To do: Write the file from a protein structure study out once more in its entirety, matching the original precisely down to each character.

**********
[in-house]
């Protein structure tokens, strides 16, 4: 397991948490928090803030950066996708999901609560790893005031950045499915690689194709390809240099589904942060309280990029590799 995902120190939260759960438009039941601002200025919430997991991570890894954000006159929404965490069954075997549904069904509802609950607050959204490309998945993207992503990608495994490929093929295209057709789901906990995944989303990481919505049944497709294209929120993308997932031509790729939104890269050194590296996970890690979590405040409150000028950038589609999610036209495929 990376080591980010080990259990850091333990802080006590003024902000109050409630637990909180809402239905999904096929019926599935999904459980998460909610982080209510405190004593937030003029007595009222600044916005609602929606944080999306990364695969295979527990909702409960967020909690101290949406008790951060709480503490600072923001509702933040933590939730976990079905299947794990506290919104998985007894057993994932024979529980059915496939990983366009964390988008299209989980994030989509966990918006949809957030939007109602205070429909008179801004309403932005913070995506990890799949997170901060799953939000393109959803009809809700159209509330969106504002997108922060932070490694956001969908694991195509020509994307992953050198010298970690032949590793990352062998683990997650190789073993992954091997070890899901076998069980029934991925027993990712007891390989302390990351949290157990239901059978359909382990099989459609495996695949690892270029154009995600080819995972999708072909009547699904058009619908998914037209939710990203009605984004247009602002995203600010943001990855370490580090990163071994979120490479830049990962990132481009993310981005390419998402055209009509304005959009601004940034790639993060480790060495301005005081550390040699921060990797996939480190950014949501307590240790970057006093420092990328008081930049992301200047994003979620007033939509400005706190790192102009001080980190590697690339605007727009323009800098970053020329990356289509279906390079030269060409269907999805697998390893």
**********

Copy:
[in-house]
């Protein structure tokens, strides 16, 4: 397991948490928090803030950066996708999901609560790893005031950045499915690689194709390809240099589904942060309280990029590799 995902120190939260759960438009039941601002200025919430997991991570890894954000006159929404965490069954075997549904069904509802609950607050959204490309998945993207992503990608495994490929093929295209057709789901906990995944989303990481919505049944497709294209929120993308997932031509790729939104890269050194590296996970890690979590405040409150000028950038589609999610036209495929 990376080591980010080990259990850091333990802080006590003024902000109050409630637990909180809402239905999904096929019926599935999904459980998460909610982080209510405190004593937030003029007595009222600044916005609602929606944080999306990364695969295979527990909702409960967020909690101290949406008790951060709480503490600072923001509702933040933590939730976990079905299947794990506290919104998985007894057993994932024979529980059915496939990983366009964390988008299209989980994030989509966990918006949809957030939007109602205070429909008179801004309403932005913070995506990890799949997170901060799953939000393109959803009809809700159209509330969106504002997108922060932070490694956001969908694991195509020509994307992953050198010298970690032949590793990352062998683990997650190789073993992954091997070890899901076998069980029934991925027993990712007891390989302390990351949290157990239901059978359909382990099989459609495996695949690892270029154009995600080819995972999708072909009547699904058009619908998914037209939710990203009605984004247009602002995203600010943001990855370490580090990163071994979120490479830049990962990132481009993310981005390419998402055209009509304005959009601004940034790639993060480790060495301005005081550390040699921060990797996939480190950014949501307590240790970057006093420092990328008081930049992301200047994003979620007033939509400005706190790192102009001080980190590697690339605007727009323009800098970053020329990356289509279906390079030269060409269907999805697998390893």